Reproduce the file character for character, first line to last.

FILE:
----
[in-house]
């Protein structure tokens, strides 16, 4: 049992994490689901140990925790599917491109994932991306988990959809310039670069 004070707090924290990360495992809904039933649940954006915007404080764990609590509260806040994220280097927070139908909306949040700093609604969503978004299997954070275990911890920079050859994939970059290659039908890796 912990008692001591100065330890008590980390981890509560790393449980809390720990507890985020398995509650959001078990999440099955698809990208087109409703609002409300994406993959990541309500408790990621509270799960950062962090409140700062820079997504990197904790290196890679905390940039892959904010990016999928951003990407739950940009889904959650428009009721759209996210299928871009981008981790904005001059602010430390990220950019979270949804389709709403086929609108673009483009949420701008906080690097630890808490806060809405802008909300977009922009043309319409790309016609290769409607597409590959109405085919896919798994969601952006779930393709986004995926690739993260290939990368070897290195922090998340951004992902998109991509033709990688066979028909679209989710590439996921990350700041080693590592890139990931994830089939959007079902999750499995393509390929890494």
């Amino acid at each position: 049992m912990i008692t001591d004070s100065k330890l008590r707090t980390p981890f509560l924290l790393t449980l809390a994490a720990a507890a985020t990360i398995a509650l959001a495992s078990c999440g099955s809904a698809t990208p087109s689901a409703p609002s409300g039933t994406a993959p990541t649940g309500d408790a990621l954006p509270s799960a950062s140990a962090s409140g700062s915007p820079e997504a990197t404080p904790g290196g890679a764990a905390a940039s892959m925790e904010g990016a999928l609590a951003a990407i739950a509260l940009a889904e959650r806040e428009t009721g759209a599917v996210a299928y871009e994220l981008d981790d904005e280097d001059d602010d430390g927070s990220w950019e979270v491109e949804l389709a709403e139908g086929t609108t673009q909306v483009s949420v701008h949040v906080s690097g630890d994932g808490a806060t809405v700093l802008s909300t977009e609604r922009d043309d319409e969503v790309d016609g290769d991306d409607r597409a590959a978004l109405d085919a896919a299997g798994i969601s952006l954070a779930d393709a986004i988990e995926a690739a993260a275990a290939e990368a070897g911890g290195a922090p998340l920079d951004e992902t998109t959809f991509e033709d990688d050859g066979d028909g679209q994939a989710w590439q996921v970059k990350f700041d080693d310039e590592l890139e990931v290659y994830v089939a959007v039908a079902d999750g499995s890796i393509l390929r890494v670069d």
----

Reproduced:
[in-house]
């Protein structure tokens, strides 16, 4: 049992994490689901140990925790599917491109994932991306988990959809310039670069 004070707090924290990360495992809904039933649940954006915007404080764990609590509260806040994220280097927070139908909306949040700093609604969503978004299997954070275990911890920079050859994939970059290659039908890796 912990008692001591100065330890008590980390981890509560790393449980809390720990507890985020398995509650959001078990999440099955698809990208087109409703609002409300994406993959990541309500408790990621509270799960950062962090409140700062820079997504990197904790290196890679905390940039892959904010990016999928951003990407739950940009889904959650428009009721759209996210299928871009981008981790904005001059602010430390990220950019979270949804389709709403086929609108673009483009949420701008906080690097630890808490806060809405802008909300977009922009043309319409790309016609290769409607597409590959109405085919896919798994969601952006779930393709986004995926690739993260290939990368070897290195922090998340951004992902998109991509033709990688066979028909679209989710590439996921990350700041080693590592890139990931994830089939959007079902999750499995393509390929890494």
């Amino acid at each position: 049992m912990i008692t001591d004070s100065k330890l008590r707090t980390p981890f509560l924290l790393t449980l809390a994490a720990a507890a985020t990360i398995a509650l959001a495992s078990c999440g099955s809904a698809t990208p087109s689901a409703p609002s409300g039933t994406a993959p990541t649940g309500d408790a990621l954006p509270s799960a950062s140990a962090s409140g700062s915007p820079e997504a990197t404080p904790g290196g890679a764990a905390a940039s892959m925790e904010g990016a999928l609590a951003a990407i739950a509260l940009a889904e959650r806040e428009t009721g759209a599917v996210a299928y871009e994220l981008d981790d904005e280097d001059d602010d430390g927070s990220w950019e979270v491109e949804l389709a709403e139908g086929t609108t673009q909306v483009s949420v701008h949040v906080s690097g630890d994932g808490a806060t809405v700093l802008s909300t977009e609604r922009d043309d319409e969503v790309d016609g290769d991306d409607r597409a590959a978004l109405d085919a896919a299997g798994i969601s952006l954070a779930d393709a986004i988990e995926a690739a993260a275990a290939e990368a070897g911890g290195a922090p998340l920079d951004e992902t998109t959809f991509e033709d990688d050859g066979d028909g679209q994939a989710w590439q996921v970059k990350f700041d080693d310039e590592l890139e990931v290659y994830v089939a959007v039908a079902d999750g499995s890796i393509l390929r890494v670069d």